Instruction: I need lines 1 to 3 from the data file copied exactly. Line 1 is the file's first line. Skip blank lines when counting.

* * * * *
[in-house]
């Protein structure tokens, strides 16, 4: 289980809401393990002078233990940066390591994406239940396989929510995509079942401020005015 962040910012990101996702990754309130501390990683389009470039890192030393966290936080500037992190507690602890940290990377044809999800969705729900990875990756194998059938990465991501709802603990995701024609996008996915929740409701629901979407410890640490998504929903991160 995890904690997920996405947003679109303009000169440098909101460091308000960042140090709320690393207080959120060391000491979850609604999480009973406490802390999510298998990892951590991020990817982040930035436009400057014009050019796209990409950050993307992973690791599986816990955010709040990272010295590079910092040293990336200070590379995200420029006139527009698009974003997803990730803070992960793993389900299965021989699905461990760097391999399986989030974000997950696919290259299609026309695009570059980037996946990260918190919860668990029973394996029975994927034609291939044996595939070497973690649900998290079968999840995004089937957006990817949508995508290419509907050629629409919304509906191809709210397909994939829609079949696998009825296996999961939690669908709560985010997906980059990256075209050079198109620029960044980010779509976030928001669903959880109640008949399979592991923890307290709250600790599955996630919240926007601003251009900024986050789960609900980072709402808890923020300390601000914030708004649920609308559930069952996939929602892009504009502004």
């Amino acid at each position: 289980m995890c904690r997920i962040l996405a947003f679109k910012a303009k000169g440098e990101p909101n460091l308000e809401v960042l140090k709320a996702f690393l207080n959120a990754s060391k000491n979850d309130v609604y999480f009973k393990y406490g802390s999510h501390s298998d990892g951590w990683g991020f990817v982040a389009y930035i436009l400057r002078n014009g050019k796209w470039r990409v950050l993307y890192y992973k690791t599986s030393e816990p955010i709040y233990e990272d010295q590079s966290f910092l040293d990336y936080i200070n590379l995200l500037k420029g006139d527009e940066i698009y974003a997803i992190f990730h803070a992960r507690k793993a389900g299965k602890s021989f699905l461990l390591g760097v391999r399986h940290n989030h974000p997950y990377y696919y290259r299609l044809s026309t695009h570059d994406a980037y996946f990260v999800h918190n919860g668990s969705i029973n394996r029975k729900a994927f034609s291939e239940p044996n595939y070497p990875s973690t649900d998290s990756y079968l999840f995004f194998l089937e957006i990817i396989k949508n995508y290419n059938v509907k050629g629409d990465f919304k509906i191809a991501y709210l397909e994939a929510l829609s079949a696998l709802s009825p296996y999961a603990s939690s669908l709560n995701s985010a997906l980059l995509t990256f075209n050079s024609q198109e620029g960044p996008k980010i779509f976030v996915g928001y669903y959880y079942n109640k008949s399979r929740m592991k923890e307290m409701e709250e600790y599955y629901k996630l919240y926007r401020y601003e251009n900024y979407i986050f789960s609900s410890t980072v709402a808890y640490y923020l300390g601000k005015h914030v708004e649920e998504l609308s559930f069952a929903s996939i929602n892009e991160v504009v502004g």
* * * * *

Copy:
[in-house]
């Protein structure tokens, strides 16, 4: 289980809401393990002078233990940066390591994406239940396989929510995509079942401020005015 962040910012990101996702990754309130501390990683389009470039890192030393966290936080500037992190507690602890940290990377044809999800969705729900990875990756194998059938990465991501709802603990995701024609996008996915929740409701629901979407410890640490998504929903991160 995890904690997920996405947003679109303009000169440098909101460091308000960042140090709320690393207080959120060391000491979850609604999480009973406490802390999510298998990892951590991020990817982040930035436009400057014009050019796209990409950050993307992973690791599986816990955010709040990272010295590079910092040293990336200070590379995200420029006139527009698009974003997803990730803070992960793993389900299965021989699905461990760097391999399986989030974000997950696919290259299609026309695009570059980037996946990260918190919860668990029973394996029975994927034609291939044996595939070497973690649900998290079968999840995004089937957006990817949508995508290419509907050629629409919304509906191809709210397909994939829609079949696998009825296996999961939690669908709560985010997906980059990256075209050079198109620029960044980010779509976030928001669903959880109640008949399979592991923890307290709250600790599955996630919240926007601003251009900024986050789960609900980072709402808890923020300390601000914030708004649920609308559930069952996939929602892009504009502004």
């Amino acid at each position: 289980m995890c904690r997920i962040l996405a947003f679109k910012a303009k000169g440098e990101p909101n460091l308000e809401v960042l140090k709320a996702f690393l207080n959120a990754s060391k000491n979850d309130v609604y999480f009973k393990y406490g802390s999510h501390s298998d990892g951590w990683g991020f990817v982040a389009y930035i436009l400057r002078n014009g050019k796209w470039r990409v950050l993307y890192y992973k690791t599986s030393e816990p955010i709040y233990e990272d010295q590079s966290f910092l040293d990336y936080i200070n590379l995200l500037k420029g006139d527009e940066i698009y974003a997803i992190f990730h803070a992960r507690k793993a389900g299965k602890s021989f699905l461990l390591g760097v391999r399986h940290n989030h974000p997950y990377y696919y290259r299609l044809s026309t695009h570059d994406a980037y996946f990260v999800h918190n919860g668990s969705i029973n394996r029975k729900a994927f034609s291939e239940p044996n595939y070497p990875s973690t649900d998290s990756y079968l999840f995004f194998l089937e957006i990817i396989k949508n995508y290419n059938v509907k050629g629409d990465f919304k509906i191809a991501y709210l397909e994939a929510l829609s079949a696998l709802s009825p296996y999961a603990s939690s669908l709560n995701s985010a997906l980059l995509t990256f075209n050079s024609q198109e620029g960044p996008k980010i779509f976030v996915g928001y669903y959880y079942n109640k008949s399979r929740m592991k923890e307290m409701e709250e600790y599955y629901k996630l919240y926007r401020y601003e251009n900024y979407i986050f789960s609900s410890t980072v709402a808890y640490y923020l300390g601000k005015h914030v708004e649920e998504l609308s559930f069952a929903s996939i929602n892009e991160v504009v502004g």